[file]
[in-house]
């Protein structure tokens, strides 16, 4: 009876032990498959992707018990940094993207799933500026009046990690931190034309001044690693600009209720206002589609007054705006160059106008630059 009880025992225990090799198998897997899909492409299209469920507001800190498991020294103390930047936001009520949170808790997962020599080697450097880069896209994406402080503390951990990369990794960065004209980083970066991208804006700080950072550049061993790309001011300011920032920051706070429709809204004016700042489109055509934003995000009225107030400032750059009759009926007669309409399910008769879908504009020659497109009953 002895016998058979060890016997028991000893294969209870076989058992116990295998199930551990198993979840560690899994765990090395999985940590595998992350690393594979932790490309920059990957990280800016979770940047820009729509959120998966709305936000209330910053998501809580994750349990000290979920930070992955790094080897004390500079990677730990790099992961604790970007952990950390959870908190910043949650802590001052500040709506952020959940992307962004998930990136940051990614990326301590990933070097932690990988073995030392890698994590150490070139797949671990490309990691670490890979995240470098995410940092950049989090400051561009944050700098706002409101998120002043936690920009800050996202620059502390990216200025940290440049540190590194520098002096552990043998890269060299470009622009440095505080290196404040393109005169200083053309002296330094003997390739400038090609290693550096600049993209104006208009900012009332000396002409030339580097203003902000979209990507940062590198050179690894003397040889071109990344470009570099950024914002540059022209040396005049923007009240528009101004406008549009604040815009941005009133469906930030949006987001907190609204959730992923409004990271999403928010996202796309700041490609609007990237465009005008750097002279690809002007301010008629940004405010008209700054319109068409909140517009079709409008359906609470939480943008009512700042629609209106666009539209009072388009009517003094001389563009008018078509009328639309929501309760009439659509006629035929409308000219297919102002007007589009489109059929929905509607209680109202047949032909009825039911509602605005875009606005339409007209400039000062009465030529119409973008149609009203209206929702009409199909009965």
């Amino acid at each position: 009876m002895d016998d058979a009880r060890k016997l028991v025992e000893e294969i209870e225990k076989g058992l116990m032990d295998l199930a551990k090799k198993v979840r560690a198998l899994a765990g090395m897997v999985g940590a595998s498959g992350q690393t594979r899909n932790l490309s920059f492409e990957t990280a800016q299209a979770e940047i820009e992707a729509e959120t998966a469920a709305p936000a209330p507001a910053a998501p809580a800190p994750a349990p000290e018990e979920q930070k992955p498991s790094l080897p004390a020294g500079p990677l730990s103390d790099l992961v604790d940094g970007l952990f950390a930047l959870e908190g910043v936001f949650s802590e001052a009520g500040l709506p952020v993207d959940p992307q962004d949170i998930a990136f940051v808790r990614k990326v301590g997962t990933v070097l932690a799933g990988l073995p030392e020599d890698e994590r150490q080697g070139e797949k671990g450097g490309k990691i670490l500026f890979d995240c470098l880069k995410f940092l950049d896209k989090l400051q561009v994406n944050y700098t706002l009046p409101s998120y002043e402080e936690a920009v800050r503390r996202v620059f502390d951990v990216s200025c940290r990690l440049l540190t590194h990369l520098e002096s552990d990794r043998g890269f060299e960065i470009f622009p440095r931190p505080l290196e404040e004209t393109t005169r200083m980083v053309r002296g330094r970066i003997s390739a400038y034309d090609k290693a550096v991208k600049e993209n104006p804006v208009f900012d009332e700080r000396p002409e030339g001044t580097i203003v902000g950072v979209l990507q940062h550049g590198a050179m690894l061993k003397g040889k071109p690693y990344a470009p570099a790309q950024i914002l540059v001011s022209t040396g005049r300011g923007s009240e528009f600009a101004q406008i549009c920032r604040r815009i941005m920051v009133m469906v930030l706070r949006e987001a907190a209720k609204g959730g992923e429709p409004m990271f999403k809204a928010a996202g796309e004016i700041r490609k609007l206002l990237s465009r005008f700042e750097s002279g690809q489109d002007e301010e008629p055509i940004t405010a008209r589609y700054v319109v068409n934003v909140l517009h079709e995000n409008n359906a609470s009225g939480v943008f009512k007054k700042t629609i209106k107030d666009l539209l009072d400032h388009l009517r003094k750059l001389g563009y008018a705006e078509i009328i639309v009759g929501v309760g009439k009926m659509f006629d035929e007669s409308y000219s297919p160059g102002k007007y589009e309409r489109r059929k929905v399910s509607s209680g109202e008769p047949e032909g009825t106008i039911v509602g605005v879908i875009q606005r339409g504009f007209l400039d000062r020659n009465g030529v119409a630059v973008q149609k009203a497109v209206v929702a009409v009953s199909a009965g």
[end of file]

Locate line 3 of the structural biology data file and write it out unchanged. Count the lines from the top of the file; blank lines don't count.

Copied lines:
């Amino acid at each position: 009876m002895d016998d058979a009880r060890k016997l028991v025992e000893e294969i209870e225990k076989g058992l116990m032990d295998l199930a551990k090799k198993v979840r560690a198998l899994a765990g090395m897997v999985g940590a595998s498959g992350q690393t594979r899909n932790l490309s920059f492409e990957t990280a800016q299209a979770e940047i820009e992707a729509e959120t998966a469920a709305p936000a209330p507001a910053a998501p809580a800190p994750a349990p000290e018990e979920q930070k992955p498991s790094l080897p004390a020294g500079p990677l730990s103390d790099l992961v604790d940094g970007l952990f950390a930047l959870e908190g910043v936001f949650s802590e001052a009520g500040l709506p952020v993207d959940p992307q962004d949170i998930a990136f940051v808790r990614k990326v301590g997962t990933v070097l932690a799933g990988l073995p030392e020599d890698e994590r150490q080697g070139e797949k671990g450097g490309k990691i670490l500026f890979d995240c470098l880069k995410f940092l950049d896209k989090l400051q561009v994406n944050y700098t706002l009046p409101s998120y002043e402080e936690a920009v800050r503390r996202v620059f502390d951990v990216s200025c940290r990690l440049l540190t590194h990369l520098e002096s552990d990794r043998g890269f060299e960065i470009f622009p440095r931190p505080l290196e404040e004209t393109t005169r200083m980083v053309r002296g330094r970066i003997s390739a400038y034309d090609k290693a550096v991208k600049e993209n104006p804006v208009f900012d009332e700080r000396p002409e030339g001044t580097i203003v902000g950072v979209l990507q940062h550049g590198a050179m690894l061993k003397g040889k071109p690693y990344a470009p570099a790309q950024i914002l540059v001011s022209t040396g005049r300011g923007s009240e528009f600009a101004q406008i549009c920032r604040r815009i941005m920051v009133m469906v930030l706070r949006e987001a907190a209720k609204g959730g992923e429709p409004m990271f999403k809204a928010a996202g796309e004016i700041r490609k609007l206002l990237s465009r005008f700042e750097s002279g690809q489109d002007e301010e008629p055509i940004t405010a008209r589609y700054v319109v068409n934003v909140l517009h079709e995000n409008n359906a609470s009225g939480v943008f009512k007054k700042t629609i209106k107030d666009l539209l009072d400032h388009l009517r003094k750059l001389g563009y008018a705006e078509i009328i639309v009759g929501v309760g009439k009926m659509f006629d035929e007669s409308y000219s297919p160059g102002k007007y589009e309409r489109r059929k929905v399910s509607s209680g109202e008769p047949e032909g009825t106008i039911v509602g605005v879908i875009q606005r339409g504009f007209l400039d000062r020659n009465g030529v119409a630059v973008q149609k009203a497109v209206v929702a009409v009953s199909a009965g």